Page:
def tasks(request):
    queryset = Task.objects.all()
    return list(queryset)

If you execute this operation, you should get a response like this:

[
    {
        "id": 1, 
        "title": "Task 1",
        "is_completed": false,
        "owner": {
            "id": 1,
            "first_name": "John",
            "last_name": "Doe",
        }
    },
    {
        "id": 2, 
        "title": "Task 2",
        "is_completed": false,
        "owner": null
    },
]

Returning querysets

In the previous example we specifically converted a queryset into a list (and executed the SQL query during evaluation).

You can avoid that and return a queryset as a result, and it will be automatically evaluated to List:

@api.get("/tasks", response=List[TaskSchema])
def tasks(request):
    return Task.objects.all()

Note about async mode

If your operation is async async-support, this example will not work.

@api.get("/tasks", response=List[TaskSchema])
async def tasks(request):
    return Task.objects.all()

FileField and ImageField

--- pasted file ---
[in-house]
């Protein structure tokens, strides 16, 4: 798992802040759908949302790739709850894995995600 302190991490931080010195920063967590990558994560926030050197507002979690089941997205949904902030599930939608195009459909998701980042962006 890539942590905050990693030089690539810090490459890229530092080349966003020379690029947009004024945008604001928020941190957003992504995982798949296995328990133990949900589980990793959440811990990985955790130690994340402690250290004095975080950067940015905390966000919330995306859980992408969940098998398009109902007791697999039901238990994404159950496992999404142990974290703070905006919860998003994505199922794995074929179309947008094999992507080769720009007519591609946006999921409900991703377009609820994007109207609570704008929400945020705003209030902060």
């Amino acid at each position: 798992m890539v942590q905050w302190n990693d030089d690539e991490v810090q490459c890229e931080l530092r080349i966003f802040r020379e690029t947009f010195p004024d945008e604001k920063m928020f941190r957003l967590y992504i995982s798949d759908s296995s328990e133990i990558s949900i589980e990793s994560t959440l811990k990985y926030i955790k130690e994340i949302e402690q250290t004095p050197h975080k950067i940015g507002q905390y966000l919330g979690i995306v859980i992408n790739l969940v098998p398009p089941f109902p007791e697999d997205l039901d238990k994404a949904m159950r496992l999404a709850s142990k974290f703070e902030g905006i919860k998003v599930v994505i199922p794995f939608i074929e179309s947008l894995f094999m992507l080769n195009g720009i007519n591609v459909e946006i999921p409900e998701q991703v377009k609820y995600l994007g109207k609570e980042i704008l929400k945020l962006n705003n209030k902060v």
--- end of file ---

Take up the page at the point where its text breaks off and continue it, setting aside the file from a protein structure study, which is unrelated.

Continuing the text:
Django Ninja by default converts files and images (declared with FileField or ImageField) to string URL's.

An example:

class Picture(models.Model):
    title = models.CharField(max_length=100)
    image = models.ImageField(upload_to='images')

If you need to output to response image field, declare a schema for it as follows:

class PictureSchema(Schema):
    title: str
    image: str

Once you output this to a response, the URL will be automatically generated for each object:

{
    "title": "Zebra",
    "image": "/static/images/zebra.jpg"
}

Multiple Response Schemas

Sometimes you need to define more than response schemas. In case of authentication, for example, you can return:

  • 200 successful -> token
  • 401 -> Unauthorized
  • 402 -> Payment required
  • etc..

In fact, the OpenAPI specification allows you to pass multiple response schemas.

You can pass to a response argument a dictionary where:

  • key is a response code
  • value is a schema for that code

Also, when you return the result - you have to also pass a status code to tell Django Ninja which schema should be used for validation and serialization.

An example:

class Token(Schema):